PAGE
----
“Our partnership with Special Olympics goes back decades,” she said. “I was actually in high school the first time I volunteered at the World Games so to be here now as the Chief Brand Officer of WWE and a mother of three daughters, to be part of such an important cultural and humanitarian effort that is all about bringing people together and celebrating what connects us, the inclusion, love, passion, work ethic and respect, that everyone has for one another and what everyone involved in these Games feels, it’s a privilege to be part of.”
Stephanie also spoke of the time WWE broke new ground in Abu Dhabi by holding a women’s match, a first for the region, and the lessons that can be learned from those taking part this week.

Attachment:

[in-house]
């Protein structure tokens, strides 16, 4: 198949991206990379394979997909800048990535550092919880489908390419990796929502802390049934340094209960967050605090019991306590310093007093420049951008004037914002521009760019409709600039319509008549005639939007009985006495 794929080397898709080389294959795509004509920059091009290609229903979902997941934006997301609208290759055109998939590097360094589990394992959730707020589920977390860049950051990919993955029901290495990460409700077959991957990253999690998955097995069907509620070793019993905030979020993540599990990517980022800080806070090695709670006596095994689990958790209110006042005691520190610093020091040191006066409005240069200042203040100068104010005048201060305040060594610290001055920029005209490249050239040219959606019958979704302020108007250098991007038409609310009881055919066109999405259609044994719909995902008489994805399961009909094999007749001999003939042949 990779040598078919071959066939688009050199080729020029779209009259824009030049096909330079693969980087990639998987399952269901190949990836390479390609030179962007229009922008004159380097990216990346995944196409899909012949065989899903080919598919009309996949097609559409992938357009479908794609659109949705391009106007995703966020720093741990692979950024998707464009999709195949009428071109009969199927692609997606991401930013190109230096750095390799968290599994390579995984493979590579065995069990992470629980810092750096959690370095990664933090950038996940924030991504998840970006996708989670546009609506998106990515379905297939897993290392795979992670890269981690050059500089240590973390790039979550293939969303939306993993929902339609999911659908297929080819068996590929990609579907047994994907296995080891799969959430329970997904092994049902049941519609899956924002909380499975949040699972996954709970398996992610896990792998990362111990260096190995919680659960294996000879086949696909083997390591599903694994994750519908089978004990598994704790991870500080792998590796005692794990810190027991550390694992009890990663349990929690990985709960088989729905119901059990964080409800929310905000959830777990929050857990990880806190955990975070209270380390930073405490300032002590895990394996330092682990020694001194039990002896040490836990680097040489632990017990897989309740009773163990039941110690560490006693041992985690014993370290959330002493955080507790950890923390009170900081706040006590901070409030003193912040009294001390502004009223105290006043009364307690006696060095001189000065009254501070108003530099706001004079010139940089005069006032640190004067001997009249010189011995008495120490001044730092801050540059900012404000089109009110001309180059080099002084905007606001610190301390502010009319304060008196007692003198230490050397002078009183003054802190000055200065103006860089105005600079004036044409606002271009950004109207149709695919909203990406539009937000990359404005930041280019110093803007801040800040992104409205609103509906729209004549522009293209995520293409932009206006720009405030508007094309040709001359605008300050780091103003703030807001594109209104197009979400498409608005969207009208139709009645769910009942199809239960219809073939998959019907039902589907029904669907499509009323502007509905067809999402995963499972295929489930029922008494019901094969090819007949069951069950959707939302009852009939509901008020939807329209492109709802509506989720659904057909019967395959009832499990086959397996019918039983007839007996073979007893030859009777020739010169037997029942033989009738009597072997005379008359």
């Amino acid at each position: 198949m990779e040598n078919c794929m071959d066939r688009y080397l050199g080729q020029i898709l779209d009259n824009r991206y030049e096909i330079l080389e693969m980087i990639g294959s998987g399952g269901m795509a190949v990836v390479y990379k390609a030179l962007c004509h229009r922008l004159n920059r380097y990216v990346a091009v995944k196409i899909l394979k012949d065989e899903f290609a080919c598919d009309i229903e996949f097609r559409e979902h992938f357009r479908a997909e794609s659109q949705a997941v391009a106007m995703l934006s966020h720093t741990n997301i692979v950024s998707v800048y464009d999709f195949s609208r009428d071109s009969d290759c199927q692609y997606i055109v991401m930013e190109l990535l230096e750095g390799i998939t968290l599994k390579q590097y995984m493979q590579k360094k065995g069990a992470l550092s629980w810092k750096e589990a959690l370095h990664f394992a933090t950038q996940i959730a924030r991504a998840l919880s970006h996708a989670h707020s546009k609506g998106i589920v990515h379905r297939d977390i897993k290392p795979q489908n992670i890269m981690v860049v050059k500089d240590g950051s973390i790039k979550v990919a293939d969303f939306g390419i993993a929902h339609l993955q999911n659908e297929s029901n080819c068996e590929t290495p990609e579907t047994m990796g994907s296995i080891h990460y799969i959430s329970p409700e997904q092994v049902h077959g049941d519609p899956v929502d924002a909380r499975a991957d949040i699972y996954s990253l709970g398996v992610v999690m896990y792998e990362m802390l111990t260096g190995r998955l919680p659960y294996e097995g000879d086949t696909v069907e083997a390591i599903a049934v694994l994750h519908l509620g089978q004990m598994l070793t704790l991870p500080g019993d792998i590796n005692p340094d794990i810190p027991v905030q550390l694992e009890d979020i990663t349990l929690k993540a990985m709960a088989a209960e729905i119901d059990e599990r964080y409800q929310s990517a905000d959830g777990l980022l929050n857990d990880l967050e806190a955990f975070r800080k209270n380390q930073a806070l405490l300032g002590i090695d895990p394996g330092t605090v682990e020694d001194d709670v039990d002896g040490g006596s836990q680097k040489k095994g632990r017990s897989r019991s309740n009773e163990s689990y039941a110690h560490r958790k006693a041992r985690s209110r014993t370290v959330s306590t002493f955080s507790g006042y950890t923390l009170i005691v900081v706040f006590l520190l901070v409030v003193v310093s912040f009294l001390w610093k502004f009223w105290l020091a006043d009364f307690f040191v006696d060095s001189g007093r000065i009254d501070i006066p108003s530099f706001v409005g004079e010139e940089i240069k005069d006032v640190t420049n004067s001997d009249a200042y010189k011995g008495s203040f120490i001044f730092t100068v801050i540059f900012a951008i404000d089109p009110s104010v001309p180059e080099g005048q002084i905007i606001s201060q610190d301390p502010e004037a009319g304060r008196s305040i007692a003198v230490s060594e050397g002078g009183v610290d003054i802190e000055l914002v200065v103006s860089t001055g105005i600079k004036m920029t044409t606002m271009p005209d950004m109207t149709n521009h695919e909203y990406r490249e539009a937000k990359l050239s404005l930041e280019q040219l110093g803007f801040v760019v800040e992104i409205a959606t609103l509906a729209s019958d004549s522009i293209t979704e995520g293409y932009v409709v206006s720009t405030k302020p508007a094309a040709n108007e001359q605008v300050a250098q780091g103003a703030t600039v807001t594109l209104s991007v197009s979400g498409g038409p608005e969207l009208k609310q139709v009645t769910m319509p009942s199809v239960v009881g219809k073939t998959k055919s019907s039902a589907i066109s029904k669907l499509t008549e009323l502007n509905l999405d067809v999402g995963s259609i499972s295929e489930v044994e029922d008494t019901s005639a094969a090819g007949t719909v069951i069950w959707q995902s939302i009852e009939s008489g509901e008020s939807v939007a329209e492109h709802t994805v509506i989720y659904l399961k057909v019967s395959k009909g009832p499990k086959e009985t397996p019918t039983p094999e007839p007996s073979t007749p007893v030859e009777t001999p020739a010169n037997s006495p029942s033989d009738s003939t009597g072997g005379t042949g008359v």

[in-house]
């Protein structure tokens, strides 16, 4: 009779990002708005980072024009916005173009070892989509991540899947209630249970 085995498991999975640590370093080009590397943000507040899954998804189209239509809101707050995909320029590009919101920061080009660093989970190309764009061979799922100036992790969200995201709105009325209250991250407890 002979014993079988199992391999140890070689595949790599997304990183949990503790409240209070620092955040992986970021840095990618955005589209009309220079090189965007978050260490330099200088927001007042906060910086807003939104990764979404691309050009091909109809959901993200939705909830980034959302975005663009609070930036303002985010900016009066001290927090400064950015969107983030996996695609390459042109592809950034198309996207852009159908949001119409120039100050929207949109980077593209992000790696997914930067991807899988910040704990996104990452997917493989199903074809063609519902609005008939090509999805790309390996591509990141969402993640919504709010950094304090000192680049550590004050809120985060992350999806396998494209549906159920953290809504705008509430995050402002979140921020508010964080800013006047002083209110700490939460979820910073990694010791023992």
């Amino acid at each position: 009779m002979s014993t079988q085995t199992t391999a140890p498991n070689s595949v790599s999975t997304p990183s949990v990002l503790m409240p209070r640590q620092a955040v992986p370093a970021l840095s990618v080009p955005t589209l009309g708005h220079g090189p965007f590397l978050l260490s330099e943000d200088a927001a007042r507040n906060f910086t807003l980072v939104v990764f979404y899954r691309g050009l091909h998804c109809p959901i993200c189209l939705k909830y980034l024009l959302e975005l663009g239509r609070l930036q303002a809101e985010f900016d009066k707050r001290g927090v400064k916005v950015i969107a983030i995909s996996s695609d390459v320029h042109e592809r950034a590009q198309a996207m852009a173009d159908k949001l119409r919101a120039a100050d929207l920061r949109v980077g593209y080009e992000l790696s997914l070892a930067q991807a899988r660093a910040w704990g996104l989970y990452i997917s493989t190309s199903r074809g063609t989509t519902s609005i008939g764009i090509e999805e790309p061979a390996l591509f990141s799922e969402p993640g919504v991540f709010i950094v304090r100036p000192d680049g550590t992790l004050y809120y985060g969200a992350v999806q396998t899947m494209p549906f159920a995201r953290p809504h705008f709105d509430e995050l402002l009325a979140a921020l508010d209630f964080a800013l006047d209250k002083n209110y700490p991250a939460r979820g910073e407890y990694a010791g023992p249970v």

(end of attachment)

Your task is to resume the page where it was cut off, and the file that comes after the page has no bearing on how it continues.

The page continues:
“It’s incredibly important for me personally, for the WWE, and for the world, and all cultures to be part of something that is about inclusiveness and bringing one another together and celebrate what we have in common.” she said. “For Special Olympics to be taking place in Abu Dhabi where we held the first women’s match in the region, and on that night the audience started chanting ‘this is hope’, and now for the first time ever at the Special Olympics World Games there are females athletes represented from every delegation. It is powerful.
“I am so inspired by the athletes. I had the opportunity to be there for the Torch Run as it came to the Louvre and had chance to talk to a couple of the athletes afterwards, and what they had to say, and the pure joy in their hearts is incredible. I asked an athlete, Ryan from New Zealand, if he were to speak to a group of WWE superstars what would he say. He said he would tell them ‘hard work, believe in yourself, and never give up’. I think those words, and that notion it true for all of us, and is exactly what Special Olympics is all about.”